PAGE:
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J Biol Chem. 2006 Sep 22;281(38):28152-61. Epub 2006 Jul 20.

Ligand-induced conformational changes in the capping subdomain of a bacterial old yellow enzyme homologue and conserved sequence fingerprints provide new insights into substrate binding.

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  • 1Department of Biochemistry, Physiology and Microbiology, Laboratory for Protein Biochemistry and Protein Engineering, K.L. Ledeganckstraat 35, Ghent University, 9000 Ghent, Belgium.

Abstract

We have recently reported that Shewanella oneidensis, a Gram-negative gamma-proteobacterium with a rich arsenal of redox proteins, possesses four old yellow enzyme (OYE) homologues. Here, we report a series of high resolution crystal structures for one of these OYEs, Shewanella yellow enzyme 1 (SYE1), in its oxidized form at 1.4A resolution, which binds a molecule of PEG 400 in the active site, and in its NADH-reduced and p-hydroxybenzaldehyde- and p-hydroxyacetophenone-bound forms at 1.7A resolution. Although the overall structure of SYE1 reveals a monomeric enzyme based on the alpha(8)beta(8) barrel scaffold observed for other OYEs, the active site exhibits a unique combination of features: a strongly butterfly-bent FMN cofactor both in the oxidized and NADH-reduced forms, a collapsed and narrow active site tunnel, and a novel combination of conserved residues involved in the binding of phenolic ligands. Furthermore, we identify a second p-hydroxybenzaldehyde-binding site in a hydrophobic cleft next to the entry of the active site tunnel in the capping subdomain, formed by a restructuring of Loop 3 to an "open" conformation. This constitutes the first evidence to date for the entire family of OYEs that Loop 3 may indeed play a dynamic role in ligand binding and thus provides insights into the elusive NADH complex and into substrate binding in general. Structure-based sequence alignments indicate that the novelties we observe in SYE1 are supported by conserved residues in a number of structurally uncharacterized OYEs from the beta- and gamma-proteobacteria, suggesting that SYE1 represents a new subfamily of bacterial OYEs.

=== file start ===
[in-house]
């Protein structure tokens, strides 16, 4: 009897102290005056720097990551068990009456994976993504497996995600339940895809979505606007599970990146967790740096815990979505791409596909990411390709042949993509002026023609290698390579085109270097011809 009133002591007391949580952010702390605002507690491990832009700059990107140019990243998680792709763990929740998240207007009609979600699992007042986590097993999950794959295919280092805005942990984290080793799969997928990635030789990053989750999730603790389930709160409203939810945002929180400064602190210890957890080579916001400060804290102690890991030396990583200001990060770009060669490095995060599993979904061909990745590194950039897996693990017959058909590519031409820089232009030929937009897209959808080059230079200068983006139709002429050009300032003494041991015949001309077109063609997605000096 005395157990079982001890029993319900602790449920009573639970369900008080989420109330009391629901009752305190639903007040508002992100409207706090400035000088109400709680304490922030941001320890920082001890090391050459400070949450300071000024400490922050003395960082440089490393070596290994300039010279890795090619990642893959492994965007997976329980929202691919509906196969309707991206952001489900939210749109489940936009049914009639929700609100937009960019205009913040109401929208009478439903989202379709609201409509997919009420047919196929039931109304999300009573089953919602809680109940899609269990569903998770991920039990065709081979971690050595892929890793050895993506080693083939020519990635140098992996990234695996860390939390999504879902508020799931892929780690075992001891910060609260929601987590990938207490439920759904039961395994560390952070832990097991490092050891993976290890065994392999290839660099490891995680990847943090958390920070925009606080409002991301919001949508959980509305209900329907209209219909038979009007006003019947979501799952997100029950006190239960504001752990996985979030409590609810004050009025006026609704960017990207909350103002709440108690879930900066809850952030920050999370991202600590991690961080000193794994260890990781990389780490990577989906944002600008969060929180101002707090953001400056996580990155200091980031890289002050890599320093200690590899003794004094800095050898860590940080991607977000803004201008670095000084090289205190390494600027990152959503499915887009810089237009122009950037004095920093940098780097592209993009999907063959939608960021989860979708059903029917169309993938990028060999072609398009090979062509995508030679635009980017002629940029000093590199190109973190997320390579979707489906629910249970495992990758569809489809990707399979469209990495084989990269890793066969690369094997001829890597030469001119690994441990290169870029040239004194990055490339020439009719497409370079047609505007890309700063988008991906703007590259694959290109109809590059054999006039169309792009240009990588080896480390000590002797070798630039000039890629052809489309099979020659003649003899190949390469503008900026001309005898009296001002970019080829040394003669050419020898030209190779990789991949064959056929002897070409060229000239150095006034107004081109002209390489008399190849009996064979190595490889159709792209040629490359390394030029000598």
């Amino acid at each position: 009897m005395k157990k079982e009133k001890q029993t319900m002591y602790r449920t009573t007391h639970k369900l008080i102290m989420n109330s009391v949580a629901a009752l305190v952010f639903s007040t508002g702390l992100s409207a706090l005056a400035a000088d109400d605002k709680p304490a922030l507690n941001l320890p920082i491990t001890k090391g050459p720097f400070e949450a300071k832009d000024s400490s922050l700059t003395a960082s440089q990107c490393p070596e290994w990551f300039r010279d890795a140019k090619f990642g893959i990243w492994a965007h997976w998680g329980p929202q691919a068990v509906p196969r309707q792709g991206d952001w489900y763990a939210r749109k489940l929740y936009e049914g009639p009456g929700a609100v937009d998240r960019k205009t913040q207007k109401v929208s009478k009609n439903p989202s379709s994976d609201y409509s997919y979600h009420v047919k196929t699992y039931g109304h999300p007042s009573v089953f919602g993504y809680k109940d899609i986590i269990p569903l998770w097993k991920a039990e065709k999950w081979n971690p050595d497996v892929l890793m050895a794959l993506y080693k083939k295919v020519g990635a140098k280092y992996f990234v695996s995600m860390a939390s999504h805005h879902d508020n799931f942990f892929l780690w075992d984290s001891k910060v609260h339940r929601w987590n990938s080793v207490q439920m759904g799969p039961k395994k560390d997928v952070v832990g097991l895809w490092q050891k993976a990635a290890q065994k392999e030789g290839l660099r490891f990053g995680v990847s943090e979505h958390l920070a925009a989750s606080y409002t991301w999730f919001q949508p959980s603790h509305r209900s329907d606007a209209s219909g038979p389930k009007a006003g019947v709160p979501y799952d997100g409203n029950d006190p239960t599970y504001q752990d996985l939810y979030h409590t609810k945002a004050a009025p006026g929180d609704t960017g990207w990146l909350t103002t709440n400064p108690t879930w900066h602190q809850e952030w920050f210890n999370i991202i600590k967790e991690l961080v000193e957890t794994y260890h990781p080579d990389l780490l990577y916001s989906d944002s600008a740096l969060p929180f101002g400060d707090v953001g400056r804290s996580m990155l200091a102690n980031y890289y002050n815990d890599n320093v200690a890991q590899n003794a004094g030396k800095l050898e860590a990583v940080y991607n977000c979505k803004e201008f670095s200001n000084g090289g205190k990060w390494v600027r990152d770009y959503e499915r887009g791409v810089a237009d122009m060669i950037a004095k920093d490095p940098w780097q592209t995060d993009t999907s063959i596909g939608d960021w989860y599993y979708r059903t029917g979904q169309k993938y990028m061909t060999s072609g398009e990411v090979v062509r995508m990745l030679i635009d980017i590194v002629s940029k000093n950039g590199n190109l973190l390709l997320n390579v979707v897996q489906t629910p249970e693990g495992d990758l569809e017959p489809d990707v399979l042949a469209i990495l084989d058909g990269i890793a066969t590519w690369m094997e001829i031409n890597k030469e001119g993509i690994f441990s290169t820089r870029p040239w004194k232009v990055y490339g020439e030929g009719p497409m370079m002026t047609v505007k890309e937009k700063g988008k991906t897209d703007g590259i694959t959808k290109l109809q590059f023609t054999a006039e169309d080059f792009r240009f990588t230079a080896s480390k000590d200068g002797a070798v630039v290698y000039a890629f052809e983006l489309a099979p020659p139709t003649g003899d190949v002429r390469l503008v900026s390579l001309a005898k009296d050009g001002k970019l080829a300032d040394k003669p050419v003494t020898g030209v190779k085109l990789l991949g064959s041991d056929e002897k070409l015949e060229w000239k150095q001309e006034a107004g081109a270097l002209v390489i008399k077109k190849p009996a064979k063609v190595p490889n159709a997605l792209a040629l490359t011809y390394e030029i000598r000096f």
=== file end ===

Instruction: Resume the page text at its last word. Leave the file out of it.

PMID:
16857682
DOI:
10.1074/jbc.M603946200
[PubMed - indexed for MEDLINE]
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